Aurender N20 clocked

Any experience with the new Aurender N20? I’m especially interested to learn if anyone has used it clocked to a dcs master clock.

I know that Aurender specifically identifies dCS clocks as compatible with their equipment. Arthur, do you already own your N20?

No. Actually just learned of it. And as I recently added the Vivaldi clock, thought it might be a meaningful improvement in SQ. I use the N10 now.

So, you’re feeding the DAC through what input with your N10? Personally, you’d be better off getting an Upsampler and switching over to Ethernet.

Apologies: should have stated I am running Vivaldi DAC, UPS and Clock (recently added). Running the N10 into the UPS using an Audioquest USB cable (Diamond I think). Do you think linking the N10 to the UPS by Ethernet is preferable? Thanks!

Thanks for the additional info. I don’t think you can run the N10 into the UpS via Ethernet. Unless I am misreading the specs, I don’t think the N10 streams over Ethernet. I know it can receive streams and copy files via its RJ45 jack, but the specs suggest it does not output digital music via the Ethernet port. That seems really odd to me, and a severe feature miss by Aurender. Why would they do that?

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Arthur, there was another recent thread where the N20 was discussed, probably addresses some of what you’re asking; USB Reclocker before dCS Rossini+Clock :smiley:

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Many thanks Greg and Anup!

Aurender have always done it like this and as they dont use Roon or DLNA no way to use it on the network and connect other audio equipment that way. It is just a server/streamer that connects to DAC via USB, AES or SPDIF.

The top model W20SE supports dual AES to dCS and also have a RS232 dongle to switch word clock frequency according to what is played.

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Yeah, I know. I grok the Roon decision, but completely dissing on network, well, it’s their business, I suppose. It’s what originally turned me away from what is, in reality, and solely IMHO, just an overpriced server/streamer limited to USB, AES, & SPDIF. I thought for sure they would have at least gotten into some form of network playback. But no: in order to work, the Aurender must be connected to a network for its iPad controller. But beyond that, it’s just a file transfer capability and Tidal/Qobuz reception. As part of my quick research on Arthur’s question, I read through various Aurender manuals. For all the gushing about their interface I have read elsewhere, I can see that software development is challenging them just like others. Setup, interface, and maintenance are kludgy.

Hello Arthur,

I had the N20 here to listen to. The idea was to improve the streaming sound quality over the Bartók’s and to get a good offline music server.

The N20 was connected to the ethernet network through the loop port of the Bartók. dCS states they don’t support the loop port. It worked regardless to feed the N20 with streaming content controlling it with the Aurender app. Otherwise I would have had to use a switch to connect Bartók and N20 to the wall socket. As stated earlier the N20 has no ethernet output like a Melco does. Just an input. The N20 digital output was connected to the Bartók via SPDIF BNC Chord Sarum.

The N20 was connected to the Vivaldi Clock as is the Bartók. A caveat, which @octaviars already touched on. The N20 has one clock input. The dCS boxes have two so they can switch if necessary (e.g. from 44.1KHz to 48KHz). The N20 can not. So when I switched from one album encoded at 44.1KHz sample rate to another with 48KHz, i manually changed the setting at the Vivaldi Clock. Whether that is a usability issue probably depends on who’s using it. I found it cumbersome.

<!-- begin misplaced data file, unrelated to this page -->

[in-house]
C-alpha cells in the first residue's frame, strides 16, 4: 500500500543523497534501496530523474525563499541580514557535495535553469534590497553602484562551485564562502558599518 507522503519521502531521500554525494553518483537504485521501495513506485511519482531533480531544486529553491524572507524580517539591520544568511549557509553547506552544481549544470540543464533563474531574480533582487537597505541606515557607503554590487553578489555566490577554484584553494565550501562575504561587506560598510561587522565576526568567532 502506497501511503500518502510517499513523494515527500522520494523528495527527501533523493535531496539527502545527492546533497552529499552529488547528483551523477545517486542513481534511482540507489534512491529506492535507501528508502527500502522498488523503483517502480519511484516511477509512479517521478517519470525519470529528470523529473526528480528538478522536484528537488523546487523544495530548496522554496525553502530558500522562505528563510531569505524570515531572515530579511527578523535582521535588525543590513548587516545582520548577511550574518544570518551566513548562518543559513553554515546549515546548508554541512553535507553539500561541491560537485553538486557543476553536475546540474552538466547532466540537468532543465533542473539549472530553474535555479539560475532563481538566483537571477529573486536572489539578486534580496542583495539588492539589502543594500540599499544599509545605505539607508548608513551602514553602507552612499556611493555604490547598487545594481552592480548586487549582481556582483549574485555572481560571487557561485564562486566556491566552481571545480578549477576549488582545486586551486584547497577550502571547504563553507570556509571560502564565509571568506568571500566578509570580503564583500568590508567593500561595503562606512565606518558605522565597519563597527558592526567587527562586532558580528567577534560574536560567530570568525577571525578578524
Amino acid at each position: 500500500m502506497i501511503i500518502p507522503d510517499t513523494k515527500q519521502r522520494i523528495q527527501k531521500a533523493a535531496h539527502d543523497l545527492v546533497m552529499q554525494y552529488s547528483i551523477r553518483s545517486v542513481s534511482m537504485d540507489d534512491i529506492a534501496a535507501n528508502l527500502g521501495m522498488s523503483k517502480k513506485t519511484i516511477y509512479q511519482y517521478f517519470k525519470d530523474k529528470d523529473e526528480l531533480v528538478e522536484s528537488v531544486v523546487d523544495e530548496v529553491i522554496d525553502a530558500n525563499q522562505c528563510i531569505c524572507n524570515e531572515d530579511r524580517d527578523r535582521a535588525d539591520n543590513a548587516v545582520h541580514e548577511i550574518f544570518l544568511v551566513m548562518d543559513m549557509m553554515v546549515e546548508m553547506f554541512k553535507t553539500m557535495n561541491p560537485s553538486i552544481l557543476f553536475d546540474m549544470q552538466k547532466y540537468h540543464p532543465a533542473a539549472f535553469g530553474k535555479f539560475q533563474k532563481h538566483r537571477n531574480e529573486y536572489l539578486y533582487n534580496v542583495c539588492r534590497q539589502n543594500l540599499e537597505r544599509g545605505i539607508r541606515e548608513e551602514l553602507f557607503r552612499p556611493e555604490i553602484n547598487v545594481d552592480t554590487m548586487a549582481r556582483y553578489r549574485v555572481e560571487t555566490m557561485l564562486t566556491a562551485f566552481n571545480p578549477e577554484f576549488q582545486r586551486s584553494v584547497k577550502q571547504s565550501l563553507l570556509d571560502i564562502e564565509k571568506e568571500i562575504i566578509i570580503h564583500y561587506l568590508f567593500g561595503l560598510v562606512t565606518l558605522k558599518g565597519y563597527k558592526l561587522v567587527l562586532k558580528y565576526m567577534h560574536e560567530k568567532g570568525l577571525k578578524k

I found the sound difference between music stored in the N20 and streaming Qobuz with the N20 to be small. So I listened mostly to streamed content. The sound of streaming with the N20 was audibly different to my ears than streaming with the Bartók. Removing the N20 from the system after maybe a week (it came burned in from the dealer) was not an overall loss. Some things went backwards, some forwards. At other times we remove something and say to ourselves we better get the upgrade. The N20 did one thing that some enjoy. It rendered the music more ‘audiophile’, nicer in a way. Also it introduced its version of orderliness into the music. That can make sense for some music genres but not all. Two genres that get a good deal of listening time for me are metal and goth. That music can be abrasive, destructive, violent, evil even. The Bartók carries this intent over into my ears. The N20 not so much. It became pleasing music, which it isn’t. (I’ve been to the concerts :metal:)

It might make sense to consider other upgrades. The N20 test unit went back to the dealer and I am plotting other things now :sunglasses: with the generous help of this community!


How would you rate the N10 vs N20? I just have the N10 here for testing and find it much too „soft“ vs melco usb attached or upnp.

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Unfortunately I have no direct answer for you. The N20 is the only Aurender model I have tested. I had Melco for years before and was happy and now am looking for something different myself. I tried writing an indirect answer to your question, but came to the conclusion it becomes too speculative. Maybe just one very generalised observation which you most probably have made yourself. With a number of hifi manufacturers if you spend more and purchase newer models (both true for the N20 over N10), you get a bigger better version of what has come before. The exception maybe being manufacturers with non-repeatable/non-existent engineering processes or firms where crucial decision makers change.

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